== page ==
Andy Kissane’s fourth collection, Radiance, is a heartening answer to those who, like publisher Stephen Matthews, lament that ‘many modern poets choose to shroud their work in point-scoring obscurity at a time when clarity and accessibility might encourage more people to read poetry’. Kissane doesn’t address this issue directly, but his book is an important negative instance.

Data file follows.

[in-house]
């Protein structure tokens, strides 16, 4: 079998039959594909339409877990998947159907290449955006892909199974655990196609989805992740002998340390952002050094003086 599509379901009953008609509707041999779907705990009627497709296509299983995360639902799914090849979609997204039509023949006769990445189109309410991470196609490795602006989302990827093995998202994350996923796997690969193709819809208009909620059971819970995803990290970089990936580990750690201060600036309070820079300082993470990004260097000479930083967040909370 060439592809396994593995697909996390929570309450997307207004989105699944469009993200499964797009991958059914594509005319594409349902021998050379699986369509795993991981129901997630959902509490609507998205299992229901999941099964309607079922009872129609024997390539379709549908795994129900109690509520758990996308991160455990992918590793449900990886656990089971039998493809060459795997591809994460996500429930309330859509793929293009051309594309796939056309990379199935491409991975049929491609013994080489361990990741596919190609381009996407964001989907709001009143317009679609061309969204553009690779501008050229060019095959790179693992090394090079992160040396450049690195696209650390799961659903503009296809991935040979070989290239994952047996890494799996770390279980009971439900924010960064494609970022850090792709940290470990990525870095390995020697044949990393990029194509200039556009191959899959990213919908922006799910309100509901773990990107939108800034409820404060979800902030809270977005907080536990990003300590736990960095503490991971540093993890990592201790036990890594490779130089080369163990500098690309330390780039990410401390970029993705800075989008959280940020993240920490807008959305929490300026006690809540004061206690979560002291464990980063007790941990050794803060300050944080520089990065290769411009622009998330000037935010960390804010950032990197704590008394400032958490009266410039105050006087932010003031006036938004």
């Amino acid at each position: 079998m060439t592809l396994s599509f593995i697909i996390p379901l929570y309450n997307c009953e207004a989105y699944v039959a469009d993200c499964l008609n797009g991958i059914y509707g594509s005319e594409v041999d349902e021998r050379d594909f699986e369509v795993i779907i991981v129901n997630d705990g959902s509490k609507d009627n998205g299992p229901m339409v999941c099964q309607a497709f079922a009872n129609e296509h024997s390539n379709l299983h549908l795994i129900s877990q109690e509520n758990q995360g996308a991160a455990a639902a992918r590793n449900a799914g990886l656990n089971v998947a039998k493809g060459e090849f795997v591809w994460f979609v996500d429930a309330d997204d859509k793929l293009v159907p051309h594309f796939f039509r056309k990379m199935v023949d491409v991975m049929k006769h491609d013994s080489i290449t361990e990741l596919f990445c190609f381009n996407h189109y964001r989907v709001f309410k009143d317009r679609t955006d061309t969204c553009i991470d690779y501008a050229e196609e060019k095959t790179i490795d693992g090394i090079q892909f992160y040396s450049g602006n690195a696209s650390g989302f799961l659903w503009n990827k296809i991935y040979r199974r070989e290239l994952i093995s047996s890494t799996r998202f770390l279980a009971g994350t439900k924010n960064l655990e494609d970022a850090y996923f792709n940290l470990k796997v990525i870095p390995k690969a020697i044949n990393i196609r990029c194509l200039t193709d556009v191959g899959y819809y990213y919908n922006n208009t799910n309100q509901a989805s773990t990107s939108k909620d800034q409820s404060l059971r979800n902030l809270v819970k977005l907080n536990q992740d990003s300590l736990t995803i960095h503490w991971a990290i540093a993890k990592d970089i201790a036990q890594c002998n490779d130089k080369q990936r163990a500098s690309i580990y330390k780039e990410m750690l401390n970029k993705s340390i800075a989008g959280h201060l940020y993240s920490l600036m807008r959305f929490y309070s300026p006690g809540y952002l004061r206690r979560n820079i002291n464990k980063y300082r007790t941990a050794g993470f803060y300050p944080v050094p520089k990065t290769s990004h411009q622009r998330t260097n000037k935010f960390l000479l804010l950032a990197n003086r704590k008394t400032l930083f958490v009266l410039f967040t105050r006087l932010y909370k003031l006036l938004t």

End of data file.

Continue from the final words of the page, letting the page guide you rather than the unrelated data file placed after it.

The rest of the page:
The first virtue of Kissane’s poetry here is its empathy, which leads on to an important (though sometimes unfashionable) political dimension; the sonnet ‘Match Girls, 1888’ is a telling example. Two young sisters in a Dickensian match factory begin to notice what is happening to the other girls: the damaged jawbones and bleeding gums. The ending is disturbingly poignant: ‘One / mustn’t complain. Instead, she poked her sister / under the quilt and they laughed at their teeth – / glowing green and ghostly in the warm cave of the bed.’ Similar compassion and outrage can be found in a number of neighbouring poems, particularly ‘The Street Vendor’s Lament’, ‘The Child is Father of the Man’, and ‘The Smell of the Sea’. All deal with dangerous working conditions, and all make their point with technical subtlety and an absence of rhetoric.